Cuba: journalists detained and threatened
On 3rd February 2023, authorities threatened reporter and audio-visual producer José Antonio López Piña. The Palenque Visión journalist was told that he would go to jail if he did not pay fines related to an arrest in 2021 for alleged ‘incitement to crime.’ At the time, security agents seized his laptop and mobile phone, accusing him of inciting anti-government protests and vandalism. López Piña said he refuses to pay because he considers these fines arbitrary, imposed on him for doing his job as a journalist. In 2022, the Cuban Institute for Freedom of the Press and Expression registered four separate violations against López. Of these, three were threats and psychological attacks. He has also been under house arrest since 2021.
On 19th February 2023, authorities detained independent journalist Osniel Carmona Breijo, who works with Cubanet. Police officers arrested Carmona Breijo while he was interviewing attendees at the International Book Fair in Havana. While under police custody, the journalist was threatened with charges for disseminating ‘enemy propaganda’. He was released without charge after five hours, but was forced to reset his mobile phone to delete all the recorded information. He also deleted the material on his camera.
Social media company removes Cuban accounts
🚨NEW: @Meta’s Adversarial Threat Report, with the latest on:🧵— Ben Nimmo (@benimmo) February 23, 2023
🇷🇺Russian covert and overt influence ops focused on the Ukraine war 🇺🇦;
covert IO in Serbia 🇷🇸 and Cuba 🇨🇺;
a blended network combining IO and mass reporting in Bolivia 🇧🇴.
In late February 2023, US-based tech company Meta deleted hundreds of social media accounts allegedly linked to the Cuban government. According to the company’s report, 363 Facebook accounts, 270 pages, 229 groups and 72 Instagram accounts. Meta said the accounts engaged in ‘coordinated inauthentic behaviour’ predominantly aimed at the local audience and the Cuban diaspora abroad.
According to Meta, the accounts sought to create the perception of widespread support for the Cuban government, posted criticism of government opponents and called on people to report them. Some of the memes created included photos of its targets, many of which referred to the government critics as ‘worms’. Cuba’s government responded by accusing Meta of ‘ideological bias’ and of maintaining ‘double standards’. The country’s Foreign Minister Bruno Rodriguez said Meta censored ‘their voice’ while allowing ‘disinformation and destabilisation campaigns’ against the Cuban government.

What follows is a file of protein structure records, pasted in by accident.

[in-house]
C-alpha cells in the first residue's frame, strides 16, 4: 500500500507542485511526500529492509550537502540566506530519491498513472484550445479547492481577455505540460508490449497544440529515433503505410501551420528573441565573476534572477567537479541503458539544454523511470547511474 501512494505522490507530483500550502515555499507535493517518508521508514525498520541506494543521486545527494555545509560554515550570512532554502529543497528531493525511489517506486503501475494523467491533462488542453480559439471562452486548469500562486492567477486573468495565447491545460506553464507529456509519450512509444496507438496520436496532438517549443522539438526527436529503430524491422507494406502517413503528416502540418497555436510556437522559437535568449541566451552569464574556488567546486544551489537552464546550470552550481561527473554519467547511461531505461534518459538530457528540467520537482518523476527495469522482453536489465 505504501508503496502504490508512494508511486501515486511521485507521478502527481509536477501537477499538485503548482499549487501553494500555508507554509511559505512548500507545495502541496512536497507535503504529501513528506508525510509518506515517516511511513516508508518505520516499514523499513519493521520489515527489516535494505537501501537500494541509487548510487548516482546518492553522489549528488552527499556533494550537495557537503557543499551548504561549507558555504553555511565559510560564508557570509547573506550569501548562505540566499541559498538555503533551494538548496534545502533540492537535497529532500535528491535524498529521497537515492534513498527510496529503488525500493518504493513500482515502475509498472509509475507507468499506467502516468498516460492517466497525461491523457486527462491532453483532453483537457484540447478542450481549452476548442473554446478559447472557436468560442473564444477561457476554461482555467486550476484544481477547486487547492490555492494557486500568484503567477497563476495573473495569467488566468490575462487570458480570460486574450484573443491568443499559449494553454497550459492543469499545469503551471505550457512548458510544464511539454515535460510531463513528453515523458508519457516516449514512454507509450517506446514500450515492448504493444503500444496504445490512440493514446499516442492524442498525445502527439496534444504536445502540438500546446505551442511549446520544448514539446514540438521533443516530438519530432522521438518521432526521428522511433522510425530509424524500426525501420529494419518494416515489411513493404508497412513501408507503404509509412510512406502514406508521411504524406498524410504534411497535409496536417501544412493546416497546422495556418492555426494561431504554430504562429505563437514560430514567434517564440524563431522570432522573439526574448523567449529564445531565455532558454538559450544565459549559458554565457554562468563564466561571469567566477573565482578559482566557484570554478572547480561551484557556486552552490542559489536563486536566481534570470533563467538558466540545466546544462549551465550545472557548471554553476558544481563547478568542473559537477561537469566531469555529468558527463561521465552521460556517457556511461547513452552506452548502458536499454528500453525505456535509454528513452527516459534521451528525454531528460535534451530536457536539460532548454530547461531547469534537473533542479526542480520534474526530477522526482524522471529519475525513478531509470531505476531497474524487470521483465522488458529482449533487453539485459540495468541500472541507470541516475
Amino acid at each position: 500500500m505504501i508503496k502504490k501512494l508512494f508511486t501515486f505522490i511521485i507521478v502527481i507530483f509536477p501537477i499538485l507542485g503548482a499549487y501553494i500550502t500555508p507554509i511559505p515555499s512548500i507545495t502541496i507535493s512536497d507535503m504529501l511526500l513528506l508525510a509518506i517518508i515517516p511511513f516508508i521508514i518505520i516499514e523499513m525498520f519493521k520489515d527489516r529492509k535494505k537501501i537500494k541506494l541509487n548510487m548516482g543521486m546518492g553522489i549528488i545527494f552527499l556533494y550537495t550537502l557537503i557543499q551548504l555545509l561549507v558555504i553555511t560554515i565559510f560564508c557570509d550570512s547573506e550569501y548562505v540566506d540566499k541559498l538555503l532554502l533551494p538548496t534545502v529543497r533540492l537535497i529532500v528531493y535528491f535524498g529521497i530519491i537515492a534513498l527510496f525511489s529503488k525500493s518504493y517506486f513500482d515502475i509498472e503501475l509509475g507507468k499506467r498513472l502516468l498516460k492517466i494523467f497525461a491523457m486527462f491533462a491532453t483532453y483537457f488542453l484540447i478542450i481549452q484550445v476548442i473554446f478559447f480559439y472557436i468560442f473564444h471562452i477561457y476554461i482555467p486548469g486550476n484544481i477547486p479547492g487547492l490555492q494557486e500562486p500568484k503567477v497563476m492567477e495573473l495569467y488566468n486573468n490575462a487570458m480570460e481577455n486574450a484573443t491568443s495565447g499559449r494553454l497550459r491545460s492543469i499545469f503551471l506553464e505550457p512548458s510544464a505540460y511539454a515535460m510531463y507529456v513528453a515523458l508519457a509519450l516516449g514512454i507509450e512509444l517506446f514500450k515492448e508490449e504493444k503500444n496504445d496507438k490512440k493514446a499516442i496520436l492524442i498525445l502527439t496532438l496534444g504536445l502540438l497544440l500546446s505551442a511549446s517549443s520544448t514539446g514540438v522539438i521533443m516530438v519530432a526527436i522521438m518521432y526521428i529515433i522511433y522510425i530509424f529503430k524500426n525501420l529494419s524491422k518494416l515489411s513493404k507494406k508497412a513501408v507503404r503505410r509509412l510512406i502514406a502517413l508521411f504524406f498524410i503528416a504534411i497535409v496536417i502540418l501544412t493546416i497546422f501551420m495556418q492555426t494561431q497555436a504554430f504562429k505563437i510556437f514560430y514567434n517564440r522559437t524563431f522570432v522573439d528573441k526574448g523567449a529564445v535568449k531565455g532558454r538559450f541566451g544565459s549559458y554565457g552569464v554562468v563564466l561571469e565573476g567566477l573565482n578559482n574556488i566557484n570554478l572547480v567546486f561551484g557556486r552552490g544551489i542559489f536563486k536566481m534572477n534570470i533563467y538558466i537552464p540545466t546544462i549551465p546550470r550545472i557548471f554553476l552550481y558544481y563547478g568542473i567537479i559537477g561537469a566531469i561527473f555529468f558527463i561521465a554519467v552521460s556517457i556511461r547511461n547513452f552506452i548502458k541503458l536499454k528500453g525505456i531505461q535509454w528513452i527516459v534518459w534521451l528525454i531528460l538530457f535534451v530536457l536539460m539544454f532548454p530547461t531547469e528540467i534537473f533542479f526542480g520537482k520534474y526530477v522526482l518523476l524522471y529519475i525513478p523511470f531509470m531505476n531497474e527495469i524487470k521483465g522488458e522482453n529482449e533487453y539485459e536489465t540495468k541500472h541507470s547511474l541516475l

Report on Cuba
In 2022, Article 19 documented 403 attacks against independent journalists and freedom of expression activists in Cuba. The two most common forms of aggression used by the Cuban authorities were house arrest, with 101 cases, and arbitrary detention, with 83 cases. The Department of State Security (DSE) was the main perpetrator, with its agents involved in over 300 of the violations recorded by the civil society group. Threats and internet restrictions were also common. In addition, Article 19 recorded cases of self-censorship, displacement and travel bans, with journalists resigning from their roles due to pressure from authorities, fleeing the country or being denied entry to Cuba.
La CIDH adoptó una resolución que da seguimiento a la implementación en Cuba de las medidas cautelares a favor de la periodista María de los Ángeles Matienzo y la activista Kirenia Núñez Pérez...#cuba #DerechosHumanos #Cubarepresion https://t.co/pOpDGFqtxN— Radio Televisión Martí (@martinoticias) March 2, 2023
On 26th February 2023, the Inter-American Commission on Human Rights (IACHR) adopted a resolution following up on the implementation of the precautionary measures in favour of journalist María de los Ángeles Matienzo and human rights defender Kirenia Núñez Pérez. The organisation identified challenges in the implementation of measures granted in 2021, in the absence of a response from the Cuban State.
The IACHR issued a Follow-up Resolution upon considering that risks that affect Matienzo and Núñez Pérez persist. They have both been subjected to detention accompanied by threats with references to their work, restrictions on their participation in protests, surveillance and travel bans. At different points, State security agents also besieged Matienzo and Núñez Pérez in their homes. Their risk situation is aggravated as women and members of the LGBTQIA+ community. The IACHR maintained the precautionary measures, called on Cuba to implement gender-sensitive protection measures and to submit up-to-date information on Matienzo and Núñez Pérez’s situation.